My birthday was on Tuesday, and I have to say, I have always loved having a birthday in December. My whole life people have said, "Oh, I feel so bad for you that your birthday is so close to Christmas." But honestly, I have never once felt jipped out of anything. This time of year always feels so special - the shops are decorated, pretty lights are in the windows, Christmas music is on 24/7 (yay!) and people are generally in a cheerful mood. The hectic Christmas rush hasn't quite started, everyone is just beginning to enjoy the season. Sometimes it even snows! I love getting my birthday presents wrapped in Christmas paper - a thing I think other December babies find annoying, but honestly I love it . Sure, I often get the old "this is your birthday AND Christmas present" thing, but hey - this time of year is tight for most people, so I understand that. Honestly at this point in my life I don't need anything - just have a cup of tea with me and take some time to actually have a conversation…that is the best present anyone could ask for.
My mother created a bit of a monster in us children with the birthday celebration (a very happy, excited, sugar-rushed monster). She went ALL out. I mean a full day of celebrating beginning when we first opened our eyes and ending when we went to sleep. Our birthdays always began with a present and a balloon by our bed for when we woke up - usually something small like a little toy and a box of candy (chocolate covered cherries were always my treat) - and often a generous sprinkling of glitter spread about our bedroom, our pillows, our faces even. Everyone would march in to the birthday girl or boys room, showering them with kisses and, of course, an early morning round of "Happy Birthday".
After opening our bedside gift, we would venture to the kitchen, which was always decked out with streamers and balloons, candles and music. Mom made us a special birthday breakfast, usually one of animal shaped pancakes with M&M's for eyes and a nose. There would be a present waiting at the breakfast table, at the seat unmistaken for the birthday girl or boy - the chair looked more like a throne - always decorated with ribbons and balloons.
The celebrating continued all day long. There was usually a party at some point, with friends coming over for lunch and a fun activity. I remember one year we made gingerbread houses with all of my eight year old friends - I think more candy was consumed than decorated with, and the girls were literally bouncing off the walls. My sister fell on her head and had to be taken to the hospital. My poor mother. Nevertheless, birthdays have always been an exciting and beyond special event in our family. I have always looked forward to my birthday, never caring about the age I was turning - it's just a number after all. Who cares how old you are? I certainly didn't…until this year. This year I turned 30.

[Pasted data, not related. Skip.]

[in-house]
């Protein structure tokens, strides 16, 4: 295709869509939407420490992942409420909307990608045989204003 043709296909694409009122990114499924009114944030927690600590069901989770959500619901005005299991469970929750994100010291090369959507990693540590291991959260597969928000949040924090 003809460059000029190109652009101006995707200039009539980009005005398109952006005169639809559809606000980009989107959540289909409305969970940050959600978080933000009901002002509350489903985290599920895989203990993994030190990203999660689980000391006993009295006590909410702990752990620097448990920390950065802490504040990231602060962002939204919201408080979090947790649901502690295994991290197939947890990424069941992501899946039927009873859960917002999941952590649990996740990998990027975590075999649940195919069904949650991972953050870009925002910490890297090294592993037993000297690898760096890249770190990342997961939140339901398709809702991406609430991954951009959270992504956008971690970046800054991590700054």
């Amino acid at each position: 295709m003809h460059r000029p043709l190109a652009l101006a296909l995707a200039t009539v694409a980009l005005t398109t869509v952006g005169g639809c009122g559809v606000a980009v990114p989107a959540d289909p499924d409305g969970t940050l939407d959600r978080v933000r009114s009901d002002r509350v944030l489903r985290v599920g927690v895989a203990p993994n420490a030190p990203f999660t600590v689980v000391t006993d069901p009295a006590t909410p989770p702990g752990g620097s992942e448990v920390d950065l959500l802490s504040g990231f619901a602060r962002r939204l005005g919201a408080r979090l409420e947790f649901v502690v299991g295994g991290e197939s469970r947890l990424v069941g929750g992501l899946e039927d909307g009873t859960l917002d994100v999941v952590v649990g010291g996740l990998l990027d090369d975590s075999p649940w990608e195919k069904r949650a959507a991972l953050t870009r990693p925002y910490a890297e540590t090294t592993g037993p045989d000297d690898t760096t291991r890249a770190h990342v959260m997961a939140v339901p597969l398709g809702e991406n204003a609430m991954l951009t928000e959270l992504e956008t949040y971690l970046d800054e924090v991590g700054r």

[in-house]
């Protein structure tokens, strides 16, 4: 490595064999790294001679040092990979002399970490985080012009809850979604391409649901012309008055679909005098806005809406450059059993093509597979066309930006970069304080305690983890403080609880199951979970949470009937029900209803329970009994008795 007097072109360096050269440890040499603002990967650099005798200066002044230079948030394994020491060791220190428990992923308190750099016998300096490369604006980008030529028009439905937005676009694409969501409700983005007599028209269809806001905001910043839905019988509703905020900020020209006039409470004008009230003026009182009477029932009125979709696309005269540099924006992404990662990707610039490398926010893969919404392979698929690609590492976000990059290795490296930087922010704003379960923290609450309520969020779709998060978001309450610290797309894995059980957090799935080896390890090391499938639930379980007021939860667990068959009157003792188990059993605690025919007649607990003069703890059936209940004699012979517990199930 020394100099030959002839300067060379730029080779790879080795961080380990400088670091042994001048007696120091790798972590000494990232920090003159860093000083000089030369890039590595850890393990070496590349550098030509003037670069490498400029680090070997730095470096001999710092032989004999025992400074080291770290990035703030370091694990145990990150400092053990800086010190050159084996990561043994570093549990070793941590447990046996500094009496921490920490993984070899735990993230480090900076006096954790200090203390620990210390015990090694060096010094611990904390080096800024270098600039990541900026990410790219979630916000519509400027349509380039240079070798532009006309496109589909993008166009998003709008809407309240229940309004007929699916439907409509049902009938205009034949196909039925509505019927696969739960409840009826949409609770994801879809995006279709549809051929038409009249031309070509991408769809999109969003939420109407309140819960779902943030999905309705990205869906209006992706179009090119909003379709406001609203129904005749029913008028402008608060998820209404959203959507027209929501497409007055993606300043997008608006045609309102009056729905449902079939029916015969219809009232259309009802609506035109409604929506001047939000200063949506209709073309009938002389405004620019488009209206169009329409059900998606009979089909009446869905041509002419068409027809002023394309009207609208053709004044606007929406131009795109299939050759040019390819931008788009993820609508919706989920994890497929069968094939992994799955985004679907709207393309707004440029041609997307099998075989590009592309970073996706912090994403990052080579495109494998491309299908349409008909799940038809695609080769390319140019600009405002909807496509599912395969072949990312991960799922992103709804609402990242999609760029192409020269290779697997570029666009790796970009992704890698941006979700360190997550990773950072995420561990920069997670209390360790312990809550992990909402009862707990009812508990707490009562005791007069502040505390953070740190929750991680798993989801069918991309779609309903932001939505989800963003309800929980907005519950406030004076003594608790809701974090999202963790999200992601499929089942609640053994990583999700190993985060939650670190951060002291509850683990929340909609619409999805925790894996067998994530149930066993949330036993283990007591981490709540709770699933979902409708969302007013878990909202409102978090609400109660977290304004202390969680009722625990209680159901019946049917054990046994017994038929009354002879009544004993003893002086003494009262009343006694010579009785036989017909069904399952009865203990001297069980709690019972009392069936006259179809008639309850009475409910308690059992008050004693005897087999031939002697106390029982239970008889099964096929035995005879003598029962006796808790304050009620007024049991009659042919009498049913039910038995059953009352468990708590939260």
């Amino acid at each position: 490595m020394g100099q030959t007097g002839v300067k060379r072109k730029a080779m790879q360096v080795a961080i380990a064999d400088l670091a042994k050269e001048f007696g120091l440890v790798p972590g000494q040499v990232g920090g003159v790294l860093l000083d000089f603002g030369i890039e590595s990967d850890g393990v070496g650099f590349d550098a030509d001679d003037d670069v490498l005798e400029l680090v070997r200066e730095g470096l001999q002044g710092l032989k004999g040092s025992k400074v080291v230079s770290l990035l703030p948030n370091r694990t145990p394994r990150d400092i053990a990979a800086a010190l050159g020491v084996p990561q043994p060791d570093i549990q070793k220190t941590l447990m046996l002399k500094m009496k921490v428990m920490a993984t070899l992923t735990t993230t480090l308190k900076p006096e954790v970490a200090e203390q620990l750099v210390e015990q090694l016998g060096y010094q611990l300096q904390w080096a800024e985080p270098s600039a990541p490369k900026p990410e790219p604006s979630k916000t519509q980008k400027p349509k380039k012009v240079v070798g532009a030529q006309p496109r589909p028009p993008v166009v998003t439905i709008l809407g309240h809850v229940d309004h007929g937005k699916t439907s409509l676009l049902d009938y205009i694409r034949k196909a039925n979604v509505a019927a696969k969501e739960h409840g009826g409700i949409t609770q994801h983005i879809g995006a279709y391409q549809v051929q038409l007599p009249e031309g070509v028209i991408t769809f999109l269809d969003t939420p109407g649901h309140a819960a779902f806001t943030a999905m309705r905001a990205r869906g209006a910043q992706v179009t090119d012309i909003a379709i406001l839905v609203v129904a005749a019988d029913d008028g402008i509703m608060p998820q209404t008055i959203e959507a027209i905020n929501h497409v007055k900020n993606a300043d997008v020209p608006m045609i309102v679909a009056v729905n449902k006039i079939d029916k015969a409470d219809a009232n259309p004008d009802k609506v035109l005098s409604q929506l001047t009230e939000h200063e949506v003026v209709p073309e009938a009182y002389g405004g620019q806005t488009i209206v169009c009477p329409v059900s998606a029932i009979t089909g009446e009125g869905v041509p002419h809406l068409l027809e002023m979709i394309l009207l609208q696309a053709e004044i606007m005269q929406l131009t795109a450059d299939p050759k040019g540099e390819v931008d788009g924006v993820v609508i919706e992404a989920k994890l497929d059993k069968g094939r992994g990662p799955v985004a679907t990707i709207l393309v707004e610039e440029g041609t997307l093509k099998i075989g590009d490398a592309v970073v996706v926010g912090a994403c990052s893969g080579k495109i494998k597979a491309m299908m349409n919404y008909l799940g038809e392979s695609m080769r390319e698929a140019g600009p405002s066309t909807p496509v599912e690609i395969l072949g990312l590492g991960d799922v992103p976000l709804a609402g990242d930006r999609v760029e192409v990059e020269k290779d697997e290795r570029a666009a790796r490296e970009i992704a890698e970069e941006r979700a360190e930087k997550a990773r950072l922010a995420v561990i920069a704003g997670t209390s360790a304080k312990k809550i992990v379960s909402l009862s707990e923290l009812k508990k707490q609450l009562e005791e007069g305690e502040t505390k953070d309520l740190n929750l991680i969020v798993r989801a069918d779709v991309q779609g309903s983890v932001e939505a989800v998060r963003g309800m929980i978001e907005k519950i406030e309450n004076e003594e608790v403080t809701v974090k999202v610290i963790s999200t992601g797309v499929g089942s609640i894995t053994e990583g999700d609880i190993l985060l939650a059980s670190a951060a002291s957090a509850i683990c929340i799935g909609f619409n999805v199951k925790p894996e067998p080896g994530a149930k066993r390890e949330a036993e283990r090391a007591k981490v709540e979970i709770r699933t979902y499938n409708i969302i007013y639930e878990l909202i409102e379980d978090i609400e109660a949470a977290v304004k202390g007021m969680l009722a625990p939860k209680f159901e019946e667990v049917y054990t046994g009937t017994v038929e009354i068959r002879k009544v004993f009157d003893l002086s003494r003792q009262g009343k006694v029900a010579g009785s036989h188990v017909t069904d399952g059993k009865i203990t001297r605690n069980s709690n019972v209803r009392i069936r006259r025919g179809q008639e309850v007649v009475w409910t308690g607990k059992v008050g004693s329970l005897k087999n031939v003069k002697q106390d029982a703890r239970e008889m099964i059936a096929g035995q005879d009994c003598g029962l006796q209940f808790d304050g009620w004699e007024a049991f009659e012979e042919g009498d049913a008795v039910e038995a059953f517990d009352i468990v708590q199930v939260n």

I am going to sound like a crazy person if I try to explain why I was so emotional on my birthday - mostly because I have NO reason to be emotional. My husband, my family and my friends were beyond good to me this year. On Saturday I was surprised with a little afternoon in my favorite town (Concord, MA - home of Little Women and Louisa May Alcott - huge dork right here) where Phil took me out to lunch and on a tour of Orchard House. We had a really nice day together, and I am constantly reminded of what an amazing man he is and how lucky I am that he is all mine. We then met my family and my best friends for dinner - which was perfect. My sisters even got little decorations together for the table at the restaurant. All of these really sweet personal touches that let me know how much they love me. And on Tuesday, my actual birthday, I met my mom, my sisters and my aunt and cousins at my grandmothers for a tea party lunch. It was so sweet, and everyone (once again) went out of their way to make the day special and beautiful.
So you see, I have no reason to have cried like a little baby on my way home from my grandmothers. But I did. I cried to my mother on the phone like a child. And I think she was right in telling me that I probably didn't realize how much turning 30 would impact me. Even tho everyone tells you (especially everyone older than you - how convenient for them!) that age is just a number - it's the number that you are. And sometimes it hits you like a ton of bricks when you are least expecting it, and possibly when you are most vulnerable.